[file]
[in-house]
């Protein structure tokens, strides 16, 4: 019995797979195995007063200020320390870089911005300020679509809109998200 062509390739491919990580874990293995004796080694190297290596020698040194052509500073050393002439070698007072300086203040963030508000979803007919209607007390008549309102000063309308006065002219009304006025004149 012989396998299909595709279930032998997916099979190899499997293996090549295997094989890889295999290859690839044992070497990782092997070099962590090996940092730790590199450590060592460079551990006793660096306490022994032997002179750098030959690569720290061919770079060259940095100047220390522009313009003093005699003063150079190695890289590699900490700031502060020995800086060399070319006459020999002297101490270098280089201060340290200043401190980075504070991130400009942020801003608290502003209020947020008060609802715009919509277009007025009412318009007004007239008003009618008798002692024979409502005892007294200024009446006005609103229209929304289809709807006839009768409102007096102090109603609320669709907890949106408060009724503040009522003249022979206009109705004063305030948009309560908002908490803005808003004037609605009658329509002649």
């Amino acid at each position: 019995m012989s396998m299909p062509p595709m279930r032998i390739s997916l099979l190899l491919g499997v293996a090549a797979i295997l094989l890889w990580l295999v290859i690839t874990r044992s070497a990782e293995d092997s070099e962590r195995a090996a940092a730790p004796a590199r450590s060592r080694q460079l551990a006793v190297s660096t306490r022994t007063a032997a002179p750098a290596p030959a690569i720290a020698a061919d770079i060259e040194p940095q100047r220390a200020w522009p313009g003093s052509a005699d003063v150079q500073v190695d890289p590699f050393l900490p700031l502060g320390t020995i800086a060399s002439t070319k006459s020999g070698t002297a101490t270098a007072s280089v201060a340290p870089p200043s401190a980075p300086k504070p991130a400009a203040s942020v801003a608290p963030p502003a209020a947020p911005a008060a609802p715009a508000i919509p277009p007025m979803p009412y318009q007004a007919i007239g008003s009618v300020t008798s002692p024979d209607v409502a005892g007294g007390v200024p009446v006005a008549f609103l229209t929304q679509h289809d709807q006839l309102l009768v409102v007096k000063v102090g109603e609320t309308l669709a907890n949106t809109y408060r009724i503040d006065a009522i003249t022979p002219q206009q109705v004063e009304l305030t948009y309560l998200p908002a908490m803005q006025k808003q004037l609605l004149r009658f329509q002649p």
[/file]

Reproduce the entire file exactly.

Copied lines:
[in-house]
């Protein structure tokens, strides 16, 4: 019995797979195995007063200020320390870089911005300020679509809109998200 062509390739491919990580874990293995004796080694190297290596020698040194052509500073050393002439070698007072300086203040963030508000979803007919209607007390008549309102000063309308006065002219009304006025004149 012989396998299909595709279930032998997916099979190899499997293996090549295997094989890889295999290859690839044992070497990782092997070099962590090996940092730790590199450590060592460079551990006793660096306490022994032997002179750098030959690569720290061919770079060259940095100047220390522009313009003093005699003063150079190695890289590699900490700031502060020995800086060399070319006459020999002297101490270098280089201060340290200043401190980075504070991130400009942020801003608290502003209020947020008060609802715009919509277009007025009412318009007004007239008003009618008798002692024979409502005892007294200024009446006005609103229209929304289809709807006839009768409102007096102090109603609320669709907890949106408060009724503040009522003249022979206009109705004063305030948009309560908002908490803005808003004037609605009658329509002649």
């Amino acid at each position: 019995m012989s396998m299909p062509p595709m279930r032998i390739s997916l099979l190899l491919g499997v293996a090549a797979i295997l094989l890889w990580l295999v290859i690839t874990r044992s070497a990782e293995d092997s070099e962590r195995a090996a940092a730790p004796a590199r450590s060592r080694q460079l551990a006793v190297s660096t306490r022994t007063a032997a002179p750098a290596p030959a690569i720290a020698a061919d770079i060259e040194p940095q100047r220390a200020w522009p313009g003093s052509a005699d003063v150079q500073v190695d890289p590699f050393l900490p700031l502060g320390t020995i800086a060399s002439t070319k006459s020999g070698t002297a101490t270098a007072s280089v201060a340290p870089p200043s401190a980075p300086k504070p991130a400009a203040s942020v801003a608290p963030p502003a209020a947020p911005a008060a609802p715009a508000i919509p277009p007025m979803p009412y318009q007004a007919i007239g008003s009618v300020t008798s002692p024979d209607v409502a005892g007294g007390v200024p009446v006005a008549f609103l229209t929304q679509h289809d709807q006839l309102l009768v409102v007096k000063v102090g109603e609320t309308l669709a907890n949106t809109y408060r009724i503040d006065a009522i003249t022979p002219q206009q109705v004063e009304l305030t948009y309560l998200p908002a908490m803005q006025k808003q004037l609605l004149r009658f329509q002649p």